BlackBerry Desktop Manager 5.0, It’s Here With The Tour and Ready!

July 17, 2009 | By | 2 Comments

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There were a few surprises with the Tour, one being the Desktop Manager 5.0. This is the newest and latest BlackBerry Desktop Manager. We saw the manual how to use the 5.0 version, and we’re sharing it with you. The User Guide includes Connections, Backup and Restore, Email Settings, Device switched wizard, Abbreviation list, and legal notice.

In looking at it, I know the software that comes with the phone leaves a lot of questions. It’s a wonderful thing that Blackberry has the manuals and tutorials on their site to help you get through it and learn. I’ll have to try it out and let you know what I think of it, as the current version I’m using is v4.6, not 4.7. That version seems to work best for my Curve. Now the BDM isn’t available on RIM’s website yet for download, but give it time.

So check out the BlackBerry Desktop Manager v5.0 manual and see what you think.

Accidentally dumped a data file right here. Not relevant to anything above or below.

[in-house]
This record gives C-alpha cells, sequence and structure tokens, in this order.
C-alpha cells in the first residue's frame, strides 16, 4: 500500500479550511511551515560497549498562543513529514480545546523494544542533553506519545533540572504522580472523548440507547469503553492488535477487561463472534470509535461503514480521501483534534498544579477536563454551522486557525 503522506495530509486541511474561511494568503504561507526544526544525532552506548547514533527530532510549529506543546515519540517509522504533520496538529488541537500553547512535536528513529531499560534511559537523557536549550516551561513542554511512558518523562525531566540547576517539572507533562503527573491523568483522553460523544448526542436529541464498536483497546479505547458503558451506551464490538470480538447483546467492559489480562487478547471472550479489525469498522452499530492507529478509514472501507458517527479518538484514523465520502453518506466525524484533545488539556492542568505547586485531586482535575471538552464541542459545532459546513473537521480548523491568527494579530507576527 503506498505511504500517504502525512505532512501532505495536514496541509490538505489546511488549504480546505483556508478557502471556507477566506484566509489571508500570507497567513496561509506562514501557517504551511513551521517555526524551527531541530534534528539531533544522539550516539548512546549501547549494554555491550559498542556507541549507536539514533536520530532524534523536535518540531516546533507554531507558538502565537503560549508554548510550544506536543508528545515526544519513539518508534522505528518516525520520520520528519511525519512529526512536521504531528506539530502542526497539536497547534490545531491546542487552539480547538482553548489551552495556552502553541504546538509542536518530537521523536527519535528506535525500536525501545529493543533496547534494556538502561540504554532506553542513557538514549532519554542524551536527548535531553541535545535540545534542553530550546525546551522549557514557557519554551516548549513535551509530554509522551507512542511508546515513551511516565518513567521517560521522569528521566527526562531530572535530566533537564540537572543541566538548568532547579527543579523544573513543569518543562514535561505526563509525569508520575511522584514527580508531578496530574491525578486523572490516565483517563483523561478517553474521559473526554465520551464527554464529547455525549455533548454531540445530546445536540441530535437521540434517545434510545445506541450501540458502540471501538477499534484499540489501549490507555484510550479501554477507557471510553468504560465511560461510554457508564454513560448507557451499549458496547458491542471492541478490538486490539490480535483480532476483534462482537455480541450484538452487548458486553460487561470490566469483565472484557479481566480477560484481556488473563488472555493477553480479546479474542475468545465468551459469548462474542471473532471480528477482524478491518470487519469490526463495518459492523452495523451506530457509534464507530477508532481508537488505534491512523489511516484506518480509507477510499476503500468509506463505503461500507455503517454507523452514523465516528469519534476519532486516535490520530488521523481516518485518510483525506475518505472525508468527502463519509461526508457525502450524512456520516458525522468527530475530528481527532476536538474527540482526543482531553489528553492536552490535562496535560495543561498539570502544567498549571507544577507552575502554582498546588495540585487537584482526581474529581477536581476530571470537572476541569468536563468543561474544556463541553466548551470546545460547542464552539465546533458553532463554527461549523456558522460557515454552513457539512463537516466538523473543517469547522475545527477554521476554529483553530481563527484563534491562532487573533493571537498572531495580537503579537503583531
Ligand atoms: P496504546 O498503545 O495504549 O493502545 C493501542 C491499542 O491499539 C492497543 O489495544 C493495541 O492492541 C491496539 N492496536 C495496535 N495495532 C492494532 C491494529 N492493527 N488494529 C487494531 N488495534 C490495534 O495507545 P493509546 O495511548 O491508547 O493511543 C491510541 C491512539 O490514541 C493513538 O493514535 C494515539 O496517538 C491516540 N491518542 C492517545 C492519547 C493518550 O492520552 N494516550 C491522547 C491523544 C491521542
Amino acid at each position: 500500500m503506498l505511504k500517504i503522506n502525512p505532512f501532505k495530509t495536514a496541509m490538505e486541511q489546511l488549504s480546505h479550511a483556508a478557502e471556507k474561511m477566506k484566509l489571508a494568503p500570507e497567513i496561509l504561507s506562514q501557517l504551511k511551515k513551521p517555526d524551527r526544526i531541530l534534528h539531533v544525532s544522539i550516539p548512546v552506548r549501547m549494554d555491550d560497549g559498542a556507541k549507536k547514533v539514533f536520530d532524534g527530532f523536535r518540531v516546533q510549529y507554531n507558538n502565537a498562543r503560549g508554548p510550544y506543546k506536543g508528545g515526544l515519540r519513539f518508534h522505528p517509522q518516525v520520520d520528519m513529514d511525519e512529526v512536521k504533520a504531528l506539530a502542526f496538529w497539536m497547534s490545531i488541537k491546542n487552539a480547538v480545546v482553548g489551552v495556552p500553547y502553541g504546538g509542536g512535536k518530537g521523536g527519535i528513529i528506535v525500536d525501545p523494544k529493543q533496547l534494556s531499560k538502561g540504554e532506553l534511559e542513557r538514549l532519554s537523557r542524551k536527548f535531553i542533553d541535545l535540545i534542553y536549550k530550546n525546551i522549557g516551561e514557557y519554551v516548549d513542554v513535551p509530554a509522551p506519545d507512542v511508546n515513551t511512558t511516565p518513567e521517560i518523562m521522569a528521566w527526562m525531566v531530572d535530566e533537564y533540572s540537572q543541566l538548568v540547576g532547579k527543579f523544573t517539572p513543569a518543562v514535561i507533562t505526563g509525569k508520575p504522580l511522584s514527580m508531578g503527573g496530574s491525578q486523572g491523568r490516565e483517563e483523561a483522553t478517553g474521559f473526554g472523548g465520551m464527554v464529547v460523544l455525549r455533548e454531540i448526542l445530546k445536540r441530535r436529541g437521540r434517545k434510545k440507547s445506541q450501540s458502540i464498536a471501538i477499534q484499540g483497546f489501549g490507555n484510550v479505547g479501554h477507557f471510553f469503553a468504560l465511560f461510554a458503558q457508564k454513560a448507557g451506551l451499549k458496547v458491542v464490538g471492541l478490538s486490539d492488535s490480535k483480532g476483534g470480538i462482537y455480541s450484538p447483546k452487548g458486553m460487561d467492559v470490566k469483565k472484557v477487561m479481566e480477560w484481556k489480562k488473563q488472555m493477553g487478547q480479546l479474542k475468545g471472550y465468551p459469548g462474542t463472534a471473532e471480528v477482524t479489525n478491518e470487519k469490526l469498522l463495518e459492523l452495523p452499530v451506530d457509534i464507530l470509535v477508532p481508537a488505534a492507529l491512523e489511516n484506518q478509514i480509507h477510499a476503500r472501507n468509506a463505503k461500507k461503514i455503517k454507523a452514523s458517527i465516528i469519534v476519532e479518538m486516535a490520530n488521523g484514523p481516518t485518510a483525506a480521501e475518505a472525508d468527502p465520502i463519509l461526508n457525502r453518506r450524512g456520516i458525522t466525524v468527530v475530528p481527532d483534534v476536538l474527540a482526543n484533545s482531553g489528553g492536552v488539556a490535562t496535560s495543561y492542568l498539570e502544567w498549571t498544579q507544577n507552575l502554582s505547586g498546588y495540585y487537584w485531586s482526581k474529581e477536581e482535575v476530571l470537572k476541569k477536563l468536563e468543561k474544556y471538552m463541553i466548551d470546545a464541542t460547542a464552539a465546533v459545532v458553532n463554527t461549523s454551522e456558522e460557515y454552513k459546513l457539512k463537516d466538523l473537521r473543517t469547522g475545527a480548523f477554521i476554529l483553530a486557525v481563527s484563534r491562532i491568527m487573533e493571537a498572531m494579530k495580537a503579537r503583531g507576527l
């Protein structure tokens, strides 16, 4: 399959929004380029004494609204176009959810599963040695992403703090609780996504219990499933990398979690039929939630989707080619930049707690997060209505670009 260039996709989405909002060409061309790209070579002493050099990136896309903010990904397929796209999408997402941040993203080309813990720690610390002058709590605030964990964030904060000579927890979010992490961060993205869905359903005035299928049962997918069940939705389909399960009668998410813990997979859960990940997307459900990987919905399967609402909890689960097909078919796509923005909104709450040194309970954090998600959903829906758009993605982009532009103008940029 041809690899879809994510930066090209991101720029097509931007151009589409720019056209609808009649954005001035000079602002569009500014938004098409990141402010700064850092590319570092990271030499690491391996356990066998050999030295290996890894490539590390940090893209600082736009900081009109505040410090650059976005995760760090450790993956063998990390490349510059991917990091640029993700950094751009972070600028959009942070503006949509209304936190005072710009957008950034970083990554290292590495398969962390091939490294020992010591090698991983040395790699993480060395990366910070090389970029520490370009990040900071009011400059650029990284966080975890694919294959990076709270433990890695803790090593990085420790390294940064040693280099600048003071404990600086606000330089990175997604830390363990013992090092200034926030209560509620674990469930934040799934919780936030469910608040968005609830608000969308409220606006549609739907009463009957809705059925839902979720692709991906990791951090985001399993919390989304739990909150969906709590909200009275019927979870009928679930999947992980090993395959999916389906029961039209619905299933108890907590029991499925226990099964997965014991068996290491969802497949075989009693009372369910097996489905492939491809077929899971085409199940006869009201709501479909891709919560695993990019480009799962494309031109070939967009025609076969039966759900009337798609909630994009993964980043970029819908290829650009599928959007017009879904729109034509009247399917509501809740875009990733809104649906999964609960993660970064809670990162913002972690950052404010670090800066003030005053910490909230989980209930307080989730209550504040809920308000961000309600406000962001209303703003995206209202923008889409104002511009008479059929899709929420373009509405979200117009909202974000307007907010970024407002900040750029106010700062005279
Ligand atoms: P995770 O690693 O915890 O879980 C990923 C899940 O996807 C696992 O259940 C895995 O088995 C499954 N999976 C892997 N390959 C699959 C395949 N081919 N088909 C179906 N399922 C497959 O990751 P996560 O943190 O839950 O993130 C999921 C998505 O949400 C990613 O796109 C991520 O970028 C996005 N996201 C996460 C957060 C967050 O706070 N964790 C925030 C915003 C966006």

Filed in: BlackBerry, Software, Tour 9600 Series | Tags: , ,

  • http://www.hostseals.com Fahim

    Thank you for sharing….wish you best of luck:)

  • http://www.obbergton.com/ obbergton

    Following up on Bob’s point, Ovadyah, RSFH was fighting a rearguard action from the right, not the left. He most certainly was not engaged in slaughtering sacred cows in the way I think you mean. Recall that during his time, the now-dominant outlooks that together coalesce in the Lithuanian yeshiva movement were in their infancy, and were mostly of concern to Lithuanians. R’ Hirsch had complete hashkofic and rabbinical autonomy in the orthodox Jewish sphere of his concern, and was among the senior rabbonim in Germany both in terms of office and seniority. (His level of seniority can be overstated, and sometimes is — Chief Rabbi of Moravia, which he was before he took over the position in Frankfurt, was not exactly top rabbinical banana — but I believe I can stand by this point.) So he was not “fighting Lakewood” or Bnei Brak or something like that. He was responding to a cultural and historical moment, for sure, where to speak to Germans and tell them that the culture in which they took so much pride should be irrelevant to their lives would have resulted in a very lonely and quickly irrelevant rabbinical existence — and because of the circumstances of this moment in time and place, today’s dominant outlook is that his philosophy was indeed a horaas sha’ah, an emergency measure.